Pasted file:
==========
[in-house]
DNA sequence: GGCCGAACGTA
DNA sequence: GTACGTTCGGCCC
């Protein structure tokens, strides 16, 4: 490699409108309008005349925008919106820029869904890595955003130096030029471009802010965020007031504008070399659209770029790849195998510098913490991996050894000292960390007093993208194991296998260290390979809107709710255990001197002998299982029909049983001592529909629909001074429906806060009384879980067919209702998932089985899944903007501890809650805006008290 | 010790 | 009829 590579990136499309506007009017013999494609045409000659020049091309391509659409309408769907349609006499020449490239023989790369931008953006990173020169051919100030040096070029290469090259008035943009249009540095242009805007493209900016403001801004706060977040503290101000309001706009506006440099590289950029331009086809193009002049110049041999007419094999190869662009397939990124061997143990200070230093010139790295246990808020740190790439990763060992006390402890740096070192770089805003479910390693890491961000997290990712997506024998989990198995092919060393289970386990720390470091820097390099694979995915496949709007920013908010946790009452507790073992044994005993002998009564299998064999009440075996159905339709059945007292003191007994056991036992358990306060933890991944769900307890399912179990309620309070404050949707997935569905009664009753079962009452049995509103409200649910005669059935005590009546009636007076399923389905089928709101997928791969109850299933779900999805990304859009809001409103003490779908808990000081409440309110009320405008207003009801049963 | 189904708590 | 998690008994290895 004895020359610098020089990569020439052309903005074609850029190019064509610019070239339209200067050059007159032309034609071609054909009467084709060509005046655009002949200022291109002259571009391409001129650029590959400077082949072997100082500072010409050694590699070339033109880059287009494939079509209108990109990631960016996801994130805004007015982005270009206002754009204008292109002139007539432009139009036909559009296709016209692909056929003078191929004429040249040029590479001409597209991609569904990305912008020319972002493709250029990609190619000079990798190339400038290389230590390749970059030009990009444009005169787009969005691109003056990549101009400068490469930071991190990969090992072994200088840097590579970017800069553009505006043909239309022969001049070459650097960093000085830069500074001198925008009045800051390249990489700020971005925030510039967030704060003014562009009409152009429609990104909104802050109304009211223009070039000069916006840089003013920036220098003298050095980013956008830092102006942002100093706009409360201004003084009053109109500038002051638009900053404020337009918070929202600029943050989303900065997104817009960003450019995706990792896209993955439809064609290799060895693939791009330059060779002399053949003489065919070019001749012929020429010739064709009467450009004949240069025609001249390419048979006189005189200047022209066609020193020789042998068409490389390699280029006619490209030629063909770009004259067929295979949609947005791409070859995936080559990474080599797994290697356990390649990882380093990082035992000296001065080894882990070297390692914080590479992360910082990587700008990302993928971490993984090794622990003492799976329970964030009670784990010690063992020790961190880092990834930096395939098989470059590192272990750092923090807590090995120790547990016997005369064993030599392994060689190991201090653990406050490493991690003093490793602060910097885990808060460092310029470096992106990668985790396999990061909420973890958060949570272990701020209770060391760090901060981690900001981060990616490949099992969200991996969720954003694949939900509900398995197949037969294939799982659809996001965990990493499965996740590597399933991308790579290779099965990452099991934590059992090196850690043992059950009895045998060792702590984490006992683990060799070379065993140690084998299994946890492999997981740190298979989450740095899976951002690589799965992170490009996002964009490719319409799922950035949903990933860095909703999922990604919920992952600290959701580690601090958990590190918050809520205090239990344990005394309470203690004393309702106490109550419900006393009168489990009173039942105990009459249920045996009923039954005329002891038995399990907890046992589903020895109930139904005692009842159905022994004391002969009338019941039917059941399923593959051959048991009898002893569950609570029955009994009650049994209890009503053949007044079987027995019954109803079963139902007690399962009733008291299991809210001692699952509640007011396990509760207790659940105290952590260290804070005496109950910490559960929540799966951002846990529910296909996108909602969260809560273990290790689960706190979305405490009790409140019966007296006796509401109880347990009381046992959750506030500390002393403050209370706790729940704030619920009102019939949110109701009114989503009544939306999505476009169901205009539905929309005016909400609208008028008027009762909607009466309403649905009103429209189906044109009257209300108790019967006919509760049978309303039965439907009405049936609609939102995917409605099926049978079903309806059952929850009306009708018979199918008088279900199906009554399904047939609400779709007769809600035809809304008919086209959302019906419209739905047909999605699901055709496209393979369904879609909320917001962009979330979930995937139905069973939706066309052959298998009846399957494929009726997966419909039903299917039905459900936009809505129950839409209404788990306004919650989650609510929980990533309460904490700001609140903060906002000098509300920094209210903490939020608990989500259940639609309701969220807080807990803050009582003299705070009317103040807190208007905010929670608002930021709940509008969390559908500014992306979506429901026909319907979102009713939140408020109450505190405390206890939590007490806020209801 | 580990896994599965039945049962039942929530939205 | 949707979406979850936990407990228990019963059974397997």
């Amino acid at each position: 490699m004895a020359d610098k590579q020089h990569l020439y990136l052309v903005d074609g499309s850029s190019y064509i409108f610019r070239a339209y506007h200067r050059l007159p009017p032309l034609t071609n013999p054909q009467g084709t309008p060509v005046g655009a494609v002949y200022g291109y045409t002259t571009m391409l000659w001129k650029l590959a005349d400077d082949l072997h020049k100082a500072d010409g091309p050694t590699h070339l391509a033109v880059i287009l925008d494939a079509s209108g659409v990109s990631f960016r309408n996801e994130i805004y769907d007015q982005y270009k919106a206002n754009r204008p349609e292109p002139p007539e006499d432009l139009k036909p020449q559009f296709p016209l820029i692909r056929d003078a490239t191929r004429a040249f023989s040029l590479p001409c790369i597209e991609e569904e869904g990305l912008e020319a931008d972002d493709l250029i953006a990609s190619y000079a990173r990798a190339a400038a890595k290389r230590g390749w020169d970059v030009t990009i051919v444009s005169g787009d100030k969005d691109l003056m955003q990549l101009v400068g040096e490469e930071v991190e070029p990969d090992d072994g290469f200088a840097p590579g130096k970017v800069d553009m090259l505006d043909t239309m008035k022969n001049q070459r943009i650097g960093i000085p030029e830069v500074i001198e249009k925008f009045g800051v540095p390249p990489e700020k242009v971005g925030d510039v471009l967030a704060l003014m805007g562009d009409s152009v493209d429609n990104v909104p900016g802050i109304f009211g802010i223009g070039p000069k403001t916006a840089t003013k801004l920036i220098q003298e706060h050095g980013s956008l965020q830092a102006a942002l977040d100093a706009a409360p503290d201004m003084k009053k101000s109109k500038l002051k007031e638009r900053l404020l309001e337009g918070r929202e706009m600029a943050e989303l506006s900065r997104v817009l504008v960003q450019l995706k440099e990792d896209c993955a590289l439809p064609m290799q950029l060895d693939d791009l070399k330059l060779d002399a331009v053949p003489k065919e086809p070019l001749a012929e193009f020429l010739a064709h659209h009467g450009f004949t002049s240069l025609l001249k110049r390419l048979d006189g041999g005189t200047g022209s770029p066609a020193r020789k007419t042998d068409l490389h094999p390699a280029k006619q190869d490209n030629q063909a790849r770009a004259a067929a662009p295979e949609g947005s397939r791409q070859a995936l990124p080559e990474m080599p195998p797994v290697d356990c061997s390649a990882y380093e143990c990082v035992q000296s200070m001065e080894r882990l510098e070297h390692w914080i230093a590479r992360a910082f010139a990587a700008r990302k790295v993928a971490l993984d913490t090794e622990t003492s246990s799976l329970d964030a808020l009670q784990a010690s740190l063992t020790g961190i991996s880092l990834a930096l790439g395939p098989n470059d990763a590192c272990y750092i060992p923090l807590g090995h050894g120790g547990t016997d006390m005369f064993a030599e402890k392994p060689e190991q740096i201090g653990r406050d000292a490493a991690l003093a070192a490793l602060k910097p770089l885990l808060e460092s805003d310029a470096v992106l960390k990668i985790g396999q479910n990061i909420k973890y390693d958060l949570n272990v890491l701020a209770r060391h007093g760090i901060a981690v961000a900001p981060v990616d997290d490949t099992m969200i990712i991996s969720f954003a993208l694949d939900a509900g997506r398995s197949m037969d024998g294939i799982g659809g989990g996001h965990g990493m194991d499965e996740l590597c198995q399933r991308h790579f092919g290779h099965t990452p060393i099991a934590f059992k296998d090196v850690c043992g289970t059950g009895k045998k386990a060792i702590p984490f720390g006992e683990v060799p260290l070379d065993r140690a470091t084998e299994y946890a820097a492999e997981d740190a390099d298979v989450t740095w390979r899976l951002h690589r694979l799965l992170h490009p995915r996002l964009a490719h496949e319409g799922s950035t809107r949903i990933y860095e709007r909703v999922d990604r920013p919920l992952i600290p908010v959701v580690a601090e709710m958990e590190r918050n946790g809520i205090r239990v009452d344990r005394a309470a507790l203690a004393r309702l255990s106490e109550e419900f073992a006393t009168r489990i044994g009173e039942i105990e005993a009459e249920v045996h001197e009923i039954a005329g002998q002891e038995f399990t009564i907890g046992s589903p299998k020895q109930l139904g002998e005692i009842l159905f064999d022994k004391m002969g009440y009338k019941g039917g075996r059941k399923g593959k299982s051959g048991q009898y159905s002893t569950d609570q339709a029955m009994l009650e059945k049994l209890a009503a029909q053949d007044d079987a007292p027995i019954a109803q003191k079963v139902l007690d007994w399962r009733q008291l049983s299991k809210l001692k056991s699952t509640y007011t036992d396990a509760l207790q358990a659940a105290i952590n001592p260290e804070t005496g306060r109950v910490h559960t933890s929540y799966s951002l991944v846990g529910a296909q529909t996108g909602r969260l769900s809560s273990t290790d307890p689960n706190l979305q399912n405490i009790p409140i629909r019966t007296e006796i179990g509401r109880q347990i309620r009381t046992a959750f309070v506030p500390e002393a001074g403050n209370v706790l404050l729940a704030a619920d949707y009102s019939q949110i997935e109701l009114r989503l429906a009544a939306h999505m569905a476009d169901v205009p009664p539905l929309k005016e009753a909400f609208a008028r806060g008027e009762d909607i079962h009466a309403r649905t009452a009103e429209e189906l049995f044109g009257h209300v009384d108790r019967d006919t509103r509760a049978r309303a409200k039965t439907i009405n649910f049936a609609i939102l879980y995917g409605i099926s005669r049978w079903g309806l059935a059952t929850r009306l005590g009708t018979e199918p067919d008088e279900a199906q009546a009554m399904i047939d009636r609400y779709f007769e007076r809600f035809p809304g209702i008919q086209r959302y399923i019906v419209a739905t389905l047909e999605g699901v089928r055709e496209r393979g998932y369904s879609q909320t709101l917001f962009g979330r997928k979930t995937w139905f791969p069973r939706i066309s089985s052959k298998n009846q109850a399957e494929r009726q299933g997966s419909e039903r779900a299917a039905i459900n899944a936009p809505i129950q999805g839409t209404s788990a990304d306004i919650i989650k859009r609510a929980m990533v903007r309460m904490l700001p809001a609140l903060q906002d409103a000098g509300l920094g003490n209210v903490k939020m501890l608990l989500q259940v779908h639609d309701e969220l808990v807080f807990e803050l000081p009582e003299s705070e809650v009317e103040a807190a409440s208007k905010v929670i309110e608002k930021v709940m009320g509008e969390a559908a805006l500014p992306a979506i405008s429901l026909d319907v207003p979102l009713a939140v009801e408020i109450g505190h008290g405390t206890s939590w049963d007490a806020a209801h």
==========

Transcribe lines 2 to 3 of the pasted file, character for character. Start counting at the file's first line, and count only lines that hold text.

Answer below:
DNA sequence: GGCCGAACGTA
DNA sequence: GTACGTTCGGCCC